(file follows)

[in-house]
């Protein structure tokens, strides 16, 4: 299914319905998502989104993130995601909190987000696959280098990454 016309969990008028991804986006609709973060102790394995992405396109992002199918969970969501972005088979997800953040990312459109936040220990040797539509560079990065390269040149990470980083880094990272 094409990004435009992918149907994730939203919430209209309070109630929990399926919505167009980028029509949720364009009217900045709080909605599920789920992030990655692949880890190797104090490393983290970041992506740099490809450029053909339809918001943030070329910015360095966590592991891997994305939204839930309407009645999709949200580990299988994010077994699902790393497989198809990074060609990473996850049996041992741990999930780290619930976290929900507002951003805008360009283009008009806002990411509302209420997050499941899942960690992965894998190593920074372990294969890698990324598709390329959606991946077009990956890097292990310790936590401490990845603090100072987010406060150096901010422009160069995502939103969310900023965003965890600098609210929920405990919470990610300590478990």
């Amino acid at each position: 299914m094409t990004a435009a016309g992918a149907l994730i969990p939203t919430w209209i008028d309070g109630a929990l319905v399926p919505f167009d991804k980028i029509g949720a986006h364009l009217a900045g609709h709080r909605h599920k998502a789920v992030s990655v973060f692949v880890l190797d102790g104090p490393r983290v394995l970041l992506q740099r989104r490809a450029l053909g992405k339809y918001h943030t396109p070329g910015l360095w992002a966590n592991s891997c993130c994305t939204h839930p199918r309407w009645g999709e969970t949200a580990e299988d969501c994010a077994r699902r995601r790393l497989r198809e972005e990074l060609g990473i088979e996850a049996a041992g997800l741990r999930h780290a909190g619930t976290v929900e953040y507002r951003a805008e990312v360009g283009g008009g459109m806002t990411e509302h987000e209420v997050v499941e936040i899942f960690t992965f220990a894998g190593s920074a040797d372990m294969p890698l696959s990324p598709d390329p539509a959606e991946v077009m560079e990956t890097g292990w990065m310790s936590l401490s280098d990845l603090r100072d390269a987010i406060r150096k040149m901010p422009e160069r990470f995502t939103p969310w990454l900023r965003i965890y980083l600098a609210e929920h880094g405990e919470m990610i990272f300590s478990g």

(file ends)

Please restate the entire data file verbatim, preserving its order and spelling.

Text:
[in-house]
């Protein structure tokens, strides 16, 4: 299914319905998502989104993130995601909190987000696959280098990454 016309969990008028991804986006609709973060102790394995992405396109992002199918969970969501972005088979997800953040990312459109936040220990040797539509560079990065390269040149990470980083880094990272 094409990004435009992918149907994730939203919430209209309070109630929990399926919505167009980028029509949720364009009217900045709080909605599920789920992030990655692949880890190797104090490393983290970041992506740099490809450029053909339809918001943030070329910015360095966590592991891997994305939204839930309407009645999709949200580990299988994010077994699902790393497989198809990074060609990473996850049996041992741990999930780290619930976290929900507002951003805008360009283009008009806002990411509302209420997050499941899942960690992965894998190593920074372990294969890698990324598709390329959606991946077009990956890097292990310790936590401490990845603090100072987010406060150096901010422009160069995502939103969310900023965003965890600098609210929920405990919470990610300590478990």
């Amino acid at each position: 299914m094409t990004a435009a016309g992918a149907l994730i969990p939203t919430w209209i008028d309070g109630a929990l319905v399926p919505f167009d991804k980028i029509g949720a986006h364009l009217a900045g609709h709080r909605h599920k998502a789920v992030s990655v973060f692949v880890l190797d102790g104090p490393r983290v394995l970041l992506q740099r989104r490809a450029l053909g992405k339809y918001h943030t396109p070329g910015l360095w992002a966590n592991s891997c993130c994305t939204h839930p199918r309407w009645g999709e969970t949200a580990e299988d969501c994010a077994r699902r995601r790393l497989r198809e972005e990074l060609g990473i088979e996850a049996a041992g997800l741990r999930h780290a909190g619930t976290v929900e953040y507002r951003a805008e990312v360009g283009g008009g459109m806002t990411e509302h987000e209420v997050v499941e936040i899942f960690t992965f220990a894998g190593s920074a040797d372990m294969p890698l696959s990324p598709d390329p539509a959606e991946v077009m560079e990956t890097g292990w990065m310790s936590l401490s280098d990845l603090r100072d390269a987010i406060r150096k040149m901010p422009e160069r990470f995502t939103p969310w990454l900023r965003i965890y980083l600098a609210e929920h880094g405990e919470m990610i990272f300590s478990g």